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In re Rosenblatt

Supreme Court of New York, Second Department

April 19, 2017

In the Matter of Lois Rosenblatt, etc., appellant,
v.
New York City Health and Hospitals Corporation, respondent. Index No. 17719/14

          Danker, Milstein & Ruffo, P.C. (Alexander J. Wulwick, New York, NY, of counsel), for appellant.

          Zachary W. Carter, Corporation Counsel, New York, NY (Fay Ng and Damion K. L. Stodola of counsel), for respondent.

          REINALDO E. RIVERA, J.P. SHERI S. ROMAN ROBERT J. MILLER COLLEEN D. DUFFY, JJ.

          DECISION & ORDER

         In a proceeding pursuant to General Municipal Law § 50-e(5) and (6) for leave to serve a late notice of claim or to deem a late notice of claim timely served nunc pro tunc, and for leave to amend a notice of claim, the petitioner appeals from an order of the Supreme Court, Kings County (Weston, J.), dated June 5, 2015, which denied the petition and dismissed the proceeding.

         ORDERED that the order is modified, on the facts and in the exercise of discretion, by deleting the provisions thereof denying that branch of the petition which was for leave to amend the notice of claim to substitute the public administrator as the party claimant and dismissing the proceeding with respect to that issue, and substituting therefor a provision granting that branch of the petition; as so modified, the order is affirmed, without costs or disbursements.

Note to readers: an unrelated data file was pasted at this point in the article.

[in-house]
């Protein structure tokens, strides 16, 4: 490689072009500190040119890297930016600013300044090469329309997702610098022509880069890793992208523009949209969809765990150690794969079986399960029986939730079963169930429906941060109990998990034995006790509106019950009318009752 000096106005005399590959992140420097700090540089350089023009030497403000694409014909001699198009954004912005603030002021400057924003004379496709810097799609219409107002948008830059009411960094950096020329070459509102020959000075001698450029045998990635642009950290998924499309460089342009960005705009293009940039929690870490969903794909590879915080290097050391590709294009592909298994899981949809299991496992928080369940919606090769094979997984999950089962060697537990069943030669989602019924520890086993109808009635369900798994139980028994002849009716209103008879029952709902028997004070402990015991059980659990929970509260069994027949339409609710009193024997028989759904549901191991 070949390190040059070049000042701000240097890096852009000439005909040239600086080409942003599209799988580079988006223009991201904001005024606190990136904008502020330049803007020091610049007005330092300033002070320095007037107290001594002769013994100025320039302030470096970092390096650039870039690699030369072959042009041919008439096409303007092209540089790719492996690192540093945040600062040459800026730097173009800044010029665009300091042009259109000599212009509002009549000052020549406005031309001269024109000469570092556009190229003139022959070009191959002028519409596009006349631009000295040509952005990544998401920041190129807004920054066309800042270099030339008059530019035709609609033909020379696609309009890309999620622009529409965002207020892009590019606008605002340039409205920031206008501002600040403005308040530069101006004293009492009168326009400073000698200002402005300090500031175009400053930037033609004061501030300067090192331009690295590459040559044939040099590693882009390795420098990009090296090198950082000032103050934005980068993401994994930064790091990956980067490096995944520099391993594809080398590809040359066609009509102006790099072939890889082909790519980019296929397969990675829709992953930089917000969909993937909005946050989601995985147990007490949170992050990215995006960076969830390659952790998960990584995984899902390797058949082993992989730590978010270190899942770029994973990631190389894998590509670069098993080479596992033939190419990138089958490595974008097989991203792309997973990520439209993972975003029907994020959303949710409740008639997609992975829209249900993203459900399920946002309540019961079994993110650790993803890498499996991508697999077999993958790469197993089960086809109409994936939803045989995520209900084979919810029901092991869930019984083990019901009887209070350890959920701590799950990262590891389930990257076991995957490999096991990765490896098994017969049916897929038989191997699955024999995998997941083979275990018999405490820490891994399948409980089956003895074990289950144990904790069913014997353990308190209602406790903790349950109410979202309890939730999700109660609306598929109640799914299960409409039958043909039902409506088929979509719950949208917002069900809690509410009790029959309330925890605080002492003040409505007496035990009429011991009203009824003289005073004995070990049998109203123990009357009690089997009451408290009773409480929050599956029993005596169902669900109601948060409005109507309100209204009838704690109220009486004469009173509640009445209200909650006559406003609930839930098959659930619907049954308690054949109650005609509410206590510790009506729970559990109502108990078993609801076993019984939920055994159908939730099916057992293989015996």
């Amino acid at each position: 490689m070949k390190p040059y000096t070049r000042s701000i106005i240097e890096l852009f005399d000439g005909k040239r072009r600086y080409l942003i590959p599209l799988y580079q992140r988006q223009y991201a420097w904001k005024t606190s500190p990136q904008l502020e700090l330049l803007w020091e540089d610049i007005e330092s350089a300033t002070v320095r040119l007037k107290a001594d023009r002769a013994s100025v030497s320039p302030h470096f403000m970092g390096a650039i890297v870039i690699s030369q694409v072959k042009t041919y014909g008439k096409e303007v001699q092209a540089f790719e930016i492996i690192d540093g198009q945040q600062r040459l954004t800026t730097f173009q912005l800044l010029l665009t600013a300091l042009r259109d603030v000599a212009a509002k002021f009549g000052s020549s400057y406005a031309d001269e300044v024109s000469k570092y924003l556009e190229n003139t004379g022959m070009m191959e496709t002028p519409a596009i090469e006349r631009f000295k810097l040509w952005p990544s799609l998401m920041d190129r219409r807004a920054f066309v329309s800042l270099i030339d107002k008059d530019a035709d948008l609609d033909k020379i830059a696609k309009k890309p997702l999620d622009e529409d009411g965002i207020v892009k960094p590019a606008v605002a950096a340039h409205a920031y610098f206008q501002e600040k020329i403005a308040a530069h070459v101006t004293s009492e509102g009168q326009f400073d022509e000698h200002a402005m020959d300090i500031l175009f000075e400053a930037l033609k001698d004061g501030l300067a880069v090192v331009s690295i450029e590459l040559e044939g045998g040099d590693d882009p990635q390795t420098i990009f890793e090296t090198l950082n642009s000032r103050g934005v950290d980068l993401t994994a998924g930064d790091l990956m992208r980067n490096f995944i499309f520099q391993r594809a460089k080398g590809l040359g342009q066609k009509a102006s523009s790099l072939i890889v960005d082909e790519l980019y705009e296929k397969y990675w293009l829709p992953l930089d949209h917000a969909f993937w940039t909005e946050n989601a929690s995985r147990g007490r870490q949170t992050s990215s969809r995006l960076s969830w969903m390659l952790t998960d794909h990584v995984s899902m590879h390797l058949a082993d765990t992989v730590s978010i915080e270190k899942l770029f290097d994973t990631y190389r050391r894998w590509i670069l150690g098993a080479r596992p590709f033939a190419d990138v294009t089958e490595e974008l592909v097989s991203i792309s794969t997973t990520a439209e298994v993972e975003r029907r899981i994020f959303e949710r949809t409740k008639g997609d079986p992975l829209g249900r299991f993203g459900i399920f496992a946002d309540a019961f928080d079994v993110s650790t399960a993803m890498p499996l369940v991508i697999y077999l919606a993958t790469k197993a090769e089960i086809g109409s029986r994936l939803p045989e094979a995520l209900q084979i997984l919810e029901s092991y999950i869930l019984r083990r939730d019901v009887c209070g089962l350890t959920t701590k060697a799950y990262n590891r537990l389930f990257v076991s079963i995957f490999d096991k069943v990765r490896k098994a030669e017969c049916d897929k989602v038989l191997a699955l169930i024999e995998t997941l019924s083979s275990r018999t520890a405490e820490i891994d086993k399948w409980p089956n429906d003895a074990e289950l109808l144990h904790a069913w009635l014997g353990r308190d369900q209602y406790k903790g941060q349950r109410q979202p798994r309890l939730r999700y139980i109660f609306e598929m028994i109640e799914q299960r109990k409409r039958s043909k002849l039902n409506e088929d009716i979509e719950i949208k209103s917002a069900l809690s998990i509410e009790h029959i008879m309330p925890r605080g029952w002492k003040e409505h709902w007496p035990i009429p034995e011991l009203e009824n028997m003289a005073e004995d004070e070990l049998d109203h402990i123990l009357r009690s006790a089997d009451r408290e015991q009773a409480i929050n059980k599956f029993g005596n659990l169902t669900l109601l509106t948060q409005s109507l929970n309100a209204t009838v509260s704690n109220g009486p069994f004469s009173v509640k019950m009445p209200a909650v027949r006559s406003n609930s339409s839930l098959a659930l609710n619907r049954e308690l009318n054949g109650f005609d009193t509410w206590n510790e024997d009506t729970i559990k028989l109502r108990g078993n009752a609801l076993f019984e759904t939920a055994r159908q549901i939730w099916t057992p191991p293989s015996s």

On October 16, 2013, the petitioner's decedent died at the respondent's hospital in Kings County. Almost one year later, on October 15, 2014, the petitioner, who was then the proposed public administrator of the decedent's estate, served a notice of claim on the respondent alleging conscious pain and suffering and wrongful death. On November 7, 2014, the petitioner was appointed as administrator of the decedent's estate. By notice of petition dated December 18, 2014, the petitioner sought leave to serve a late notice of claim or to deem the late notice of claim timely served nunc pro tunc, and to amend the notice of claim to substitute the petitioner, in her capacity as the appointed public administrator of the decedent's estate, as the party claimant. The Supreme Court denied the petition and dismissed the proceeding.

         It is undisputed that the October 15, 2014, notice of claim was timely with respect to the wrongful death claim, as it was served within 90 days of the appointment of the public administrator of the decedent's estate (see General Municipal Law § 50-e[1][a]). Accordingly, the Supreme Court properly denied as unnecessary that branch of the petition which was for leave to serve a late notice of claim with respect to the wrongful death claim or to deem so much of the late notice of claim as alleged a wrongful death claim timely served nunc pro tunc (see General Municipal Law § 50-e[1][a]; Mack v City of New York, 265 A.D.2d 308, 308-309).